Collective security organization has no 'clear position' on Karabakh


Collective security organization has no 'clear position' on Karabakh

Эксперты МГИМО: Никитина Юлия Александровна, к.полит.н.

News. Az interviews Dr Yulia Nikitina, research fellow at the Moscow State Institute of Foreign Relations' Centre for Post-Soviet Studies.

The Armenian defence minister said recently that Yerevan hoped for support from the Collective Security Treaty Organization (CSTO) in the event of a new war with Azerbaijan over Karabakh. CSTO Secretary General Nikolay Bordyuzha commented that «Armenia is an active member of the CSTO with all the consequences this entails. Armenia has commitments before the organization, just as its other members have assumed responsibilities before Armenia." What does this mean?

The secretary general has been facing constant questions about CSTO intervention, but for many years now has been giving vague answers which imply that the CSTO, as an organization, does not have a clear position on this issue and the decision about a possible intervention would be passed by the heads of state, with respect to the current situation in the region and the world.

There are grounds to suggest that Armenia’s willingness to involve the CSTO in the conflict would probably not be supported by other members of the organization since it would concern not a mythical common enemy, but another member of the Commonwealth of Independent States which is also a strategic partner for some — Azerbaijan. What can you say about it?

Indeed, earlier all decisions in the CSTO had to be passed through consensus. However, at the CSTO summit in December 2010, it was decided that in the event of arguable situations the CSTO can skip the principle of mandatory consensus in passing decisions, since the organization is shifting to a CIS-type scheme, under which votes are cast solely by the member states concerned.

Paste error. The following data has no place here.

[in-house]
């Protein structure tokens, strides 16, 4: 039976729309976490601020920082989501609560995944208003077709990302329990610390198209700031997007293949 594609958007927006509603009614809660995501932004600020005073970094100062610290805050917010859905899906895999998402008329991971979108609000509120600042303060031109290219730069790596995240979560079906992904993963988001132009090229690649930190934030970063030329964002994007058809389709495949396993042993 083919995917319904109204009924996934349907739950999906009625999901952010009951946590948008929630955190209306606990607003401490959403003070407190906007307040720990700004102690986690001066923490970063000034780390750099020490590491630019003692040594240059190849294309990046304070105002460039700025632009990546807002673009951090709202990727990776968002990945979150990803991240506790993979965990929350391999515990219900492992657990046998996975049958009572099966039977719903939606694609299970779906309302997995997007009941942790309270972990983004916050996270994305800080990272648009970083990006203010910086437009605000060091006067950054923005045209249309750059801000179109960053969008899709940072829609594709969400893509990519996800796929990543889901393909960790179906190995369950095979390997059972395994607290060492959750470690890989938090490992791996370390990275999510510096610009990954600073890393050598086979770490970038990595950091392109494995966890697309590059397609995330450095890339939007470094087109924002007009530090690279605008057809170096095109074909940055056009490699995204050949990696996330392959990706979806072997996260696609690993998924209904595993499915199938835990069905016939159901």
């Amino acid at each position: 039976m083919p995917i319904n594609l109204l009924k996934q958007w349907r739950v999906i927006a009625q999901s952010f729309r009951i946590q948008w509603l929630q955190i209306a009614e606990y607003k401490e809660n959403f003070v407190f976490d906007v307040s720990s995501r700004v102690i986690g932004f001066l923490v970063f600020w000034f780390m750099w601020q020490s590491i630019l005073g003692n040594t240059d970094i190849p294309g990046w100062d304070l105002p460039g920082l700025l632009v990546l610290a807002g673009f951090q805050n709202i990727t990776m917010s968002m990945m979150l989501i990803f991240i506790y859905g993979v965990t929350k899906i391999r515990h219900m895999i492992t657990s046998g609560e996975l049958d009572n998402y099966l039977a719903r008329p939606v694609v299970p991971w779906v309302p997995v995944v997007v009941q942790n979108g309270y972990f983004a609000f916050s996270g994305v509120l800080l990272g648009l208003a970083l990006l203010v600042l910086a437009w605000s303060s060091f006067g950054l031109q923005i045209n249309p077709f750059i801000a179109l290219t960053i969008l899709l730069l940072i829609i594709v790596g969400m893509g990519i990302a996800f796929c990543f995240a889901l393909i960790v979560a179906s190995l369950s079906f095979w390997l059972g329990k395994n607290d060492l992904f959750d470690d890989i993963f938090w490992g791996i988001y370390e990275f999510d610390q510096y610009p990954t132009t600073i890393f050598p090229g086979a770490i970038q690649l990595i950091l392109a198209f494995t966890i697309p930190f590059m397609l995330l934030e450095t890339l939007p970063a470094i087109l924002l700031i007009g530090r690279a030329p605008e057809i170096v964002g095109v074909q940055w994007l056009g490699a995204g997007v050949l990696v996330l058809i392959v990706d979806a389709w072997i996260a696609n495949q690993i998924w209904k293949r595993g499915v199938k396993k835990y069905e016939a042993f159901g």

This scheme was introduced after the Kyrgyz events, when Belarus was against intervention. And overall, the interest of Belarus and Armenia in the role of the organization in the Central Asian region is quite low. In turn, the Central Asian countries are unlikely to want to take part in possible operations by the organization to settle the Karabakh situation. However, it does not mean that skipping the principle of mandatory consensus will ease CSTO intervention in conflicts. If allies in the organization are against intervention, potential action will probably involve Russia and Armenia.

Baku’s position on the situation is well-known: the CSTO has no right to intervene in a war for Karabakh, for in this case Azerbaijan will be fighting to restore its territorial integrity within UN-recognized borders, not attacking Armenia. Does this situation fall under the terms for military mutual assistance among CSTO members?

The main problem is what should be considered the territory of Armenia since, according to the Collective Security Treaty, only aggression on the territory of a signatory state is considered a case for collective defence. I think that in the event of a potential conflict in Nagorno-Karabakh, a decision would be taken on the basis of the political state of affairs and not only legal documents. As we know, in international law there are many contradictory points, such as for example the principle of territorial integrity and the right of nations to self-determination so states often interpret the law according to political necessity and their national interests.

Some experts in Baku sometimes say that Azerbaijan’s membership of the CSTO would bring more benefit than the current official position of the country that co-existence in the same military bloc as the occupier is impossible. What do you think about it?

After the end of the cold war most regional organizations switched their functions from mostly collective defence to providing collective security. Regional organizations position themselves as security communities which means that they have a shared identity and common values, and solve all conflicts within the community by peaceful means. Institutionalized cooperation helps to restore trust even between former foes. Let me remind you that the European Union was originally created to make eternal enemies France and Germany coexist in peace.

And now we can see that it was a success, so maybe Azerbaijan’s accession to the CSTO would help to start at least some relations at the grass-roots level, for example in the sphere of combating illegal migration or drug trafficking. And such cooperation could help to overcome the existing stalemate. We know that there are also problems in relations between Central Asian countries and the internal function of the CSTO is to bring them together and help to find a compromise on issues of military cooperation.


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Источник: News.Az
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